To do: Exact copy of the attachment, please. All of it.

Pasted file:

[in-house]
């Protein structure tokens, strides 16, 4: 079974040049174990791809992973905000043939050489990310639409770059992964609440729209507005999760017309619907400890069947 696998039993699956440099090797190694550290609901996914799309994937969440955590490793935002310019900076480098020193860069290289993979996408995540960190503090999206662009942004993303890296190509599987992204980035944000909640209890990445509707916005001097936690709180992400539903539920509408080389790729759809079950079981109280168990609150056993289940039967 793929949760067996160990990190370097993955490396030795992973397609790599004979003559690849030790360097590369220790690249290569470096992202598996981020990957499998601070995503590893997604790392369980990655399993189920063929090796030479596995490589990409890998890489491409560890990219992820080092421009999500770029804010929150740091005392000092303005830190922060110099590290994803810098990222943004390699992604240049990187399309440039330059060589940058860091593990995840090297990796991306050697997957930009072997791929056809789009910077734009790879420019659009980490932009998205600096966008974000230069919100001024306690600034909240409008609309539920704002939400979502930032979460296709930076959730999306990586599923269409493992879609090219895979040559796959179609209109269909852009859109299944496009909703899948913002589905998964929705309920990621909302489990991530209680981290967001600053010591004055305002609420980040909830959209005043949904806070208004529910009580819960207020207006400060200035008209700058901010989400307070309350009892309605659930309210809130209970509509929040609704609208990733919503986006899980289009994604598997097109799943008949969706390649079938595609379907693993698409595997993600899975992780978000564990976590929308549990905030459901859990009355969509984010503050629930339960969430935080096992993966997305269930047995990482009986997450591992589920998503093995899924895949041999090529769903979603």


[in-house]
């Protein structure tokens, strides 16, 4: 079974040049174990791809992973905000043939050489990310639409770059992964609440729209507005999760017309619907400890069947 696998039993699956440099090797190694550290609901996914799309994937969440955590490793935002310019900076480098020193860069290289993979996408995540960190503090999206662009942004993303890296190509599987992204980035944000909640209890990445509707916005001097936690709180992400539903539920509408080389790729759809079950079981109280168990609150056993289940039967 793929949760067996160990990190370097993955490396030795992973397609790599004979003559690849030790360097590369220790690249290569470096992202598996981020990957499998601070995503590893997604790392369980990655399993189920063929090796030479596995490589990409890998890489491409560890990219992820080092421009999500770029804010929150740091005392000092303005830190922060110099590290994803810098990222943004390699992604240049990187399309440039330059060589940058860091593990995840090297990796991306050697997957930009072997791929056809789009910077734009790879420019659009980490932009998205600096966008974000230069919100001024306690600034909240409008609309539920704002939400979502930032979460296709930076959730999306990586599923269409493992879609090219895979040559796959179609209109269909852009859109299944496009909703899948913002589905998964929705309920990621909302489990991530209680981290967001600053010591004055305002609420980040909830959209005043949904806070208004529910009580819960207020207006400060200035008209700058901010989400307070309350009892309605659930309210809130209970509509929040609704609208990733919503986006899980289009994604598997097109799943008949969706390649079938595609379907693993698409595997993600899975992780978000564990976590929308549990905030459901859990009355969509984010503050629930339960969430935080096992993966997305269930047995990482009986997450591992589920998503093995899924895949041999090529769903979603």